Wednesday, January 4, 2012

Human Rights Advocacy Concerns Over Human Right Violations Against Rohingya in Burma

Diplomats and advocacy groups reaching out to the international community through the media.

State College, Pennsylvania, USA. 

Ambassador Prof. Dr. Akbar Ahmed calls on U.S. Secretary of State Hillary Rodham Clinton “Madam Secretary, Please Don’t Forget the Rohingya”. The resounding calls are coming from dignitaries, diplomats, legislators, government officials, human right advocates, and many other dignified individuals in Washington, New York, and many other cities in the world, in various forms. Despite the inaccessibility of the Northern Arakan State by the international media or monitors, the bits and pieces of reports coming out of Northern Arakan is so alarming that the international community could not remain silent. Regardless of the mission and station of the international organizations, they have one unified voice on Rohingya – human right violations in historic proportions.

The United Nations (Special Rapporteur on Human Rights), the Irish Center for Human Rights, Human Rights Watch, Physicians for Human Rights, Amnesty International, Refugees International, U.S. Campaign for Burma, Medecin Sans Frontieres, The Arakan Project, Open Society Foundation, National Coalition Government of the Union of Burma (The Human Rights Documentation Unit), and many other organizations have expressed serious concerns over gross human right violations against Rohingya by the Burmese military and Nasaka forces (secret police named as Border Security Force). Some of them have openly demanded the Burmese military to end all the violations and restore the citizenship and all their rights.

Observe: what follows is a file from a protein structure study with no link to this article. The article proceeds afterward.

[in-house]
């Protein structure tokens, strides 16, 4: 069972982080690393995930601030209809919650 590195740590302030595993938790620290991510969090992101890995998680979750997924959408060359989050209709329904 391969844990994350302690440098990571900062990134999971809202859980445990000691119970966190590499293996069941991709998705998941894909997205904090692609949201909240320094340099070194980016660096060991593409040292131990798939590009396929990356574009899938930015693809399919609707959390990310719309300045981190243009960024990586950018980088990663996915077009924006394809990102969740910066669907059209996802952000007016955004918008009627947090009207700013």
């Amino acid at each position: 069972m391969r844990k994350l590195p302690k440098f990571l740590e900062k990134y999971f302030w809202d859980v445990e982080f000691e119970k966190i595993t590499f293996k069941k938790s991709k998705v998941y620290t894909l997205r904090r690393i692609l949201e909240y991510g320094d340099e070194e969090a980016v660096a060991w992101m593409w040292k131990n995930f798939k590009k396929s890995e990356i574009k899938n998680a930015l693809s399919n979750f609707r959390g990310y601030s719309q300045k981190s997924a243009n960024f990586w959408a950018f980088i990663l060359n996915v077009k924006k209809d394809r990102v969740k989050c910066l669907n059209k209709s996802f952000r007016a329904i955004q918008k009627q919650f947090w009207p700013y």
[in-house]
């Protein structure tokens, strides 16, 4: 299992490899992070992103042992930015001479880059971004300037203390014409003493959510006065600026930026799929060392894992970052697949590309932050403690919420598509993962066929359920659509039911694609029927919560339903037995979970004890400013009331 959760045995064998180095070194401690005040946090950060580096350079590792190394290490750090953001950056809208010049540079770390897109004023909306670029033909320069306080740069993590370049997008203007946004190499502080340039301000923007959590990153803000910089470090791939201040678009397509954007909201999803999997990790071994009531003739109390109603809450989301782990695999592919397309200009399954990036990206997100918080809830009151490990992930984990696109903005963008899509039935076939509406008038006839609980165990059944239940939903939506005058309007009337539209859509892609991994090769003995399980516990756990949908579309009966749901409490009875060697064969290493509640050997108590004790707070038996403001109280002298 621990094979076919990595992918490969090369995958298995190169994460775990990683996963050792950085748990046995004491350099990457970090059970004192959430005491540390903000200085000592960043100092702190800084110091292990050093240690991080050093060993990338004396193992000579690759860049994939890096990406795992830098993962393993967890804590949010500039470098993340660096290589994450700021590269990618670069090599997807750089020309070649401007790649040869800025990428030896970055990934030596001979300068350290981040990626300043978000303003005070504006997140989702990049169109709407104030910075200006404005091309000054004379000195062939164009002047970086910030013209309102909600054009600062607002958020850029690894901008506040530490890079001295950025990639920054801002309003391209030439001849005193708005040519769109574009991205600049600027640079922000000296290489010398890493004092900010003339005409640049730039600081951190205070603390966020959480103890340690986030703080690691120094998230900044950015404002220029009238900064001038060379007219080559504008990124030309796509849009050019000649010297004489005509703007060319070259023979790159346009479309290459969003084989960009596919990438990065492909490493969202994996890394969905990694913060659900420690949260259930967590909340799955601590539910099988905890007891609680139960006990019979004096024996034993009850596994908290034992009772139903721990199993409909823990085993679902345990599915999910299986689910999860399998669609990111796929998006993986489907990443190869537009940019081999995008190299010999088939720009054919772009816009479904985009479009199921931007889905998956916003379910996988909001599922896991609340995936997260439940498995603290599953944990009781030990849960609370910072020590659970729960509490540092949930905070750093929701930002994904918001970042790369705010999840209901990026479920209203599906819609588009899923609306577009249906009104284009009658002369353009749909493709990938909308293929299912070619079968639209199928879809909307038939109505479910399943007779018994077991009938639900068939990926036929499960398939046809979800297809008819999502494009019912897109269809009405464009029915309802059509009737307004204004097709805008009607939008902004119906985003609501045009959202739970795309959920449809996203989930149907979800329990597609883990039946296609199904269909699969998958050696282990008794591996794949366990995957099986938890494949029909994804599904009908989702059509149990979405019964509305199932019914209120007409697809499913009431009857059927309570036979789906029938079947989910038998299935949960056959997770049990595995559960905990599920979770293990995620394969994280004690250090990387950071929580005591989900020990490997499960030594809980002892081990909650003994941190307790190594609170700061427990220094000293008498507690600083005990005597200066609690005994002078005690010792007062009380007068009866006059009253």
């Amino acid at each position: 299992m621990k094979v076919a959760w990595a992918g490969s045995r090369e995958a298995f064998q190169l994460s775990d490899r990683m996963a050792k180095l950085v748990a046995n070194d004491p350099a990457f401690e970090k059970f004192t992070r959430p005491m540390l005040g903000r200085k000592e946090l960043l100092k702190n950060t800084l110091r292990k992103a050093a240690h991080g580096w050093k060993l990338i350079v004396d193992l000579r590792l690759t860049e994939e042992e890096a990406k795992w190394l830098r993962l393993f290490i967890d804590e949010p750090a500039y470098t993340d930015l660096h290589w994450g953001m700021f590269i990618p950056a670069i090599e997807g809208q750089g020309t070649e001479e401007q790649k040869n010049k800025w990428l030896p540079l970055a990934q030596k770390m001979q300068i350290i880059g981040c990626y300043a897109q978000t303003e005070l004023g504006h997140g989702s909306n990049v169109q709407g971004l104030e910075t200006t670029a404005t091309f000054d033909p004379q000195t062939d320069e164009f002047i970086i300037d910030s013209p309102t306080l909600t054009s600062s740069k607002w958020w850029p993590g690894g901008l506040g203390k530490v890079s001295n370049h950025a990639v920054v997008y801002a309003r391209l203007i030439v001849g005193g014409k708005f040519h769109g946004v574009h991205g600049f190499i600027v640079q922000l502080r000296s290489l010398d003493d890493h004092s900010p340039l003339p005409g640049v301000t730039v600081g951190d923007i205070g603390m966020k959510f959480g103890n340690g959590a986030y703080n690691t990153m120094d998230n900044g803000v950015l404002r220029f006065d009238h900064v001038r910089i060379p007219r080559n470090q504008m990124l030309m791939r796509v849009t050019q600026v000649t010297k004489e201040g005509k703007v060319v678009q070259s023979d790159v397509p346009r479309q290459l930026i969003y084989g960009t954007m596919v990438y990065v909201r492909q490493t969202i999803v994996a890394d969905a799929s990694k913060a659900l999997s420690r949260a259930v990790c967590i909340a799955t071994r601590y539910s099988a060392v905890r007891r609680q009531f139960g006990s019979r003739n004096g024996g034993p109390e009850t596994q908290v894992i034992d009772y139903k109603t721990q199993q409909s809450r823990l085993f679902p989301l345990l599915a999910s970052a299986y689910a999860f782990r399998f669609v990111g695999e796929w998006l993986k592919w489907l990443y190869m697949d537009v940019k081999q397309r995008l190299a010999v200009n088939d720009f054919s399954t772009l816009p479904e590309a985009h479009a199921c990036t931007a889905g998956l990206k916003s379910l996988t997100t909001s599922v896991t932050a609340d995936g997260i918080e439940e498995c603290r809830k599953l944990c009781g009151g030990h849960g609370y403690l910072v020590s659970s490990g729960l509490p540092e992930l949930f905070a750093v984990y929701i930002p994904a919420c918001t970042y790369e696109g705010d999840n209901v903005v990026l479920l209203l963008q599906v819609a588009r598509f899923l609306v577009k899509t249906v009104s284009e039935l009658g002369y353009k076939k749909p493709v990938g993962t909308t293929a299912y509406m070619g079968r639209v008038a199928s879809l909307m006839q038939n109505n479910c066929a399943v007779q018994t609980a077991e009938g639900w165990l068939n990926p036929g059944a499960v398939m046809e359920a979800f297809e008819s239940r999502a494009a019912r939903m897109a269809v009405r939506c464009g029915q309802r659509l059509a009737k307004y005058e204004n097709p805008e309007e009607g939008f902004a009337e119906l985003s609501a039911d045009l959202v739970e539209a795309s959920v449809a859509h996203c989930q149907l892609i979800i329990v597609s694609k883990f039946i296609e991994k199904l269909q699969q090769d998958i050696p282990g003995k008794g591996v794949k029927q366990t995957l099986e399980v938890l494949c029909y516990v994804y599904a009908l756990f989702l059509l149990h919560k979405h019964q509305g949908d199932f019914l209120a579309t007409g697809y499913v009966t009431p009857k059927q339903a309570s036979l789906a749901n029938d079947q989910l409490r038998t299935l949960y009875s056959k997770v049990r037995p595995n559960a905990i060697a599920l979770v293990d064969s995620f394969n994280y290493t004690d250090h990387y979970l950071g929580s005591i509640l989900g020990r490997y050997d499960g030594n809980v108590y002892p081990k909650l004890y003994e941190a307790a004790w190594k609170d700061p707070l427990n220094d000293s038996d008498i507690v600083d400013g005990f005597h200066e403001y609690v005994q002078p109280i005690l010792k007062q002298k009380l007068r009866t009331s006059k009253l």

Harrison Akins, a researcher in the team of Ambassador Prof. Dr. Akbar Ahmed, at the American University at Washington, D.C., on a project on indigenous Rohingya ethnic minority in Burma. 

Ambassador Prof. Dr. Akbar Ahmed of the American University at Washington, D.C., and Prof. Dr. Wakar Uddin, the Director General of Arakan Rohingya Union 

Most recently, Ambassador Prof. Dr. Akbar Ahmed of the American University has spoken out about the rapidly deteriorating conditions in Arakan and Rohingya refugee camps. His recent article “Little help for the persecuted Rohingya of Burma” in The Guardian newspaper in London was another reminder about the plights of Rohingya in Burma. Dr. Ahmed quotes BBC on Rohingya "one of the world's most persecuted minority groups" in his article and provided a historical perspective dating back the ethnic lineage of Rohingya in Arakan to many centuries. 

Dr. Ahmed’s article  effectively addressed the root cause of the Rohingya ethnic cleansing dating back to 1962 during the reign of former dictator General Ne Win that began with his policy of "Burmanization", based on the ultra-nationalist ideology of racial "purity”. In discussion with Dr. Wakar Uddin about the human right violations against Rohingya by the Burmese military, such as its refusal to restore citizenship, travel restriction, ban on marriages, land confiscation, denial of education, denial of permission to renovate the places of worship, Dr. Ahmed simply replied “it is humanly unthinkable”. In parallel with several human rights analysts, Dr. Ahmed expressed his views of the Rohingya forced labor in Burma as modern-day slavery, forcing Rohingya to work on infrastructure projects which include constructing "model villages" to house the Burmese settlers that were brought in from mainland Burma intended to displace the Rohingya villagers. Dr. Ahmed also gently reminded the international community the dilemma of 35,000 registered Rohingya refugees and another estimated 250,000 unregistered in Bangladesh, while the gradual flow of refugees heading to Malaysia in rickety boats through the sea continues.

Dr. Ahmed is currently writing a volume dedicated to Rohingya human rights and political issues for the Brookings Institution in Washington, D.C. 
Source: The Secretariat, Arakan Rohingya Union

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